Local Louisiana HBA Fights Anti-Growth Measures

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Contact: Karl Eckhart
keckhart@nahb.org
(202) 266-8319

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This post has been updated.

Communities experiencing population growth are creating both opportunities and challenges for home builders. The Northshore Builders Association (NHBA) in Lacombe, La., recently improved a rezoning proposal that would have restricted residential development for six months with the possibility of an extension. 

Earlier this year, the president of St. Tammany's parish council proposed a parish-wide moratorium on rezoning parcels to restrict increasing density for residential development. The moratorium, according to the president, was in response to the lagging infrastructure and the need to make progress on local land use plans. 

If adopted, any requests to rezone any property or parcel to residential zoning would be limited to densities no greater than one unit per acre. The restriction would be in place for six months but could be extended, in six-month intervals, by a council vote.

"It's just going to create more problems for the people who live here that do need a home," said Bubba Jenkins, a local home builder to a local CBS affiliate.

In response to the draconian measure, the NHBA launched a strategic and multifaceted campaign to educate local elected officials and citizens on how the moratorium would hamper, not help the local community.

NHBA partnered with the Northshore Business Council and the St. Tammany Chamber of Commerce to obtain a legal opinion on the proposed moratorium. Kyle Cooper, president of NHBA, published a letter to the editor outlining why the moratorium would exacerbate local housing affordability and economic challenges.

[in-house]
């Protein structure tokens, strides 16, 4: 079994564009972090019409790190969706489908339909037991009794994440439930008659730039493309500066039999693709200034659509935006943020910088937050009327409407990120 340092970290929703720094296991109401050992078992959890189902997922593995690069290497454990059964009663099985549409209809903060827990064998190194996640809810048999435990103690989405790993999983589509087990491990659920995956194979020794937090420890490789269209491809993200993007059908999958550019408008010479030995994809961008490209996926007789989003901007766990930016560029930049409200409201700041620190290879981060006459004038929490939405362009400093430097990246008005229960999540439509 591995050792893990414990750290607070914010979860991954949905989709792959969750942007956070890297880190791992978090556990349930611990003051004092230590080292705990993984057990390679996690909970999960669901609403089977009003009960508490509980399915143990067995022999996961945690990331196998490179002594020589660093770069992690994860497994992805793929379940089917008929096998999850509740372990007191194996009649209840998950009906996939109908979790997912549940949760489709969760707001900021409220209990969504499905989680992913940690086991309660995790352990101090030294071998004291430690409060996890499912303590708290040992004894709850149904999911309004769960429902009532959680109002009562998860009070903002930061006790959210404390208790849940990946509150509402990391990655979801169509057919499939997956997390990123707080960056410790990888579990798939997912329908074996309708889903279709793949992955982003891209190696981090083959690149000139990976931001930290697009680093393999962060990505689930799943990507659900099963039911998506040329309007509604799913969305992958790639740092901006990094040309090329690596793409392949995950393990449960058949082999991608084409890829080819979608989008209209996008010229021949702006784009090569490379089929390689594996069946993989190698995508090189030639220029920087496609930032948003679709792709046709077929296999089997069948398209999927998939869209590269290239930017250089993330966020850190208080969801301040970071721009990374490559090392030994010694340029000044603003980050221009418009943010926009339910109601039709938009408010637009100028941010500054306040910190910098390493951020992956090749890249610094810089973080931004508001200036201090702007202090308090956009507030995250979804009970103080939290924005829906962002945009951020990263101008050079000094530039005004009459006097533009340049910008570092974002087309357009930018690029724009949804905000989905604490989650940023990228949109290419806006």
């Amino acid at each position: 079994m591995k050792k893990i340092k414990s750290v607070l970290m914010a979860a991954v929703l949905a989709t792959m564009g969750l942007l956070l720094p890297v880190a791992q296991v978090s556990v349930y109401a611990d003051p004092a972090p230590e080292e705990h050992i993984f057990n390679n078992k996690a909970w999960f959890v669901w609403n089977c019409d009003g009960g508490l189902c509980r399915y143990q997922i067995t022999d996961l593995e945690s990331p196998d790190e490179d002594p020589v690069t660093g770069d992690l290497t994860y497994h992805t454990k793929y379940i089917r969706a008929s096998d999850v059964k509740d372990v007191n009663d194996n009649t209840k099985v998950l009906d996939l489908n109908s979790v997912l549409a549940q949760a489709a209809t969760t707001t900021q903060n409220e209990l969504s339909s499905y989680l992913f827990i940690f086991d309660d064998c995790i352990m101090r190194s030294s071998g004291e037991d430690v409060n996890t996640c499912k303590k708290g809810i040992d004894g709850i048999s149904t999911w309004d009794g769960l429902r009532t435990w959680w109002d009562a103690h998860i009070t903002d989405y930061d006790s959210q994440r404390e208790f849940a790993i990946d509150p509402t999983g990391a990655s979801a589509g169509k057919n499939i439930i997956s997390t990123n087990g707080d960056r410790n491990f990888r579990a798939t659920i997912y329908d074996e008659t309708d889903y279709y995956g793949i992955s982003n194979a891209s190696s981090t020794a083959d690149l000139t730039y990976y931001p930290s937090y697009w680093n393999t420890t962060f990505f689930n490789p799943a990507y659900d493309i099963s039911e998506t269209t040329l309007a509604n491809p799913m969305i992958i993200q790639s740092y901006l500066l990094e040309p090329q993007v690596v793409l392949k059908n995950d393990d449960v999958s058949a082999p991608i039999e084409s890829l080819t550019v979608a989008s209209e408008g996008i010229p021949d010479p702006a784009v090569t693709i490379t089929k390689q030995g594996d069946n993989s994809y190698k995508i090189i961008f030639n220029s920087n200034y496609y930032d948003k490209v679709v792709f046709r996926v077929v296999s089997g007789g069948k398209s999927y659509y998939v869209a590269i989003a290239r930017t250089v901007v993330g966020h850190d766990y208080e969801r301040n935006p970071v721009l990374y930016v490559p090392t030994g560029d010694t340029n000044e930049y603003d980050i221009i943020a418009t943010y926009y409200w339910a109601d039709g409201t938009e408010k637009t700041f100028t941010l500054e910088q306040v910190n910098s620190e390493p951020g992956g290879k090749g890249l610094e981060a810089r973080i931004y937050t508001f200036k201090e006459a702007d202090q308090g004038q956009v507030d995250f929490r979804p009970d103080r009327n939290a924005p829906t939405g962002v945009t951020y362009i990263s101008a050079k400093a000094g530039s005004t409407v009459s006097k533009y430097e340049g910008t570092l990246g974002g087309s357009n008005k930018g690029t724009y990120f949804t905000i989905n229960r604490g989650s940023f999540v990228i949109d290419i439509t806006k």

NHBA members and leaders also made several compelling parish council presentations and provided testimonials during meetings leading up to the final council vote.

"This moratorium will hurt our industry, the subcontractors, the suppliers, the bankers, the plumbers, the electricians," said Amy Ybarzabal, executive director, NHBA during a council meeting.  "Lots are too scarce, supplies costs are too high, and homes are already too expensive to require one home per acre."

Ultimately, the council adopted an amended version that shortened the moratorium to three months and would allow rezoning requests of up to four houses per acre. Ybarzabal says the amended ordinance is a balanced approach but the fight is not over. NHBA plans to continue outreach to local officials and the community to reinforce how the local residential construction industry works to promote and protect the American dream of homeownership.

Read more about NHBA's opposition to the proposed residential building moratorium in Biz New Orleans

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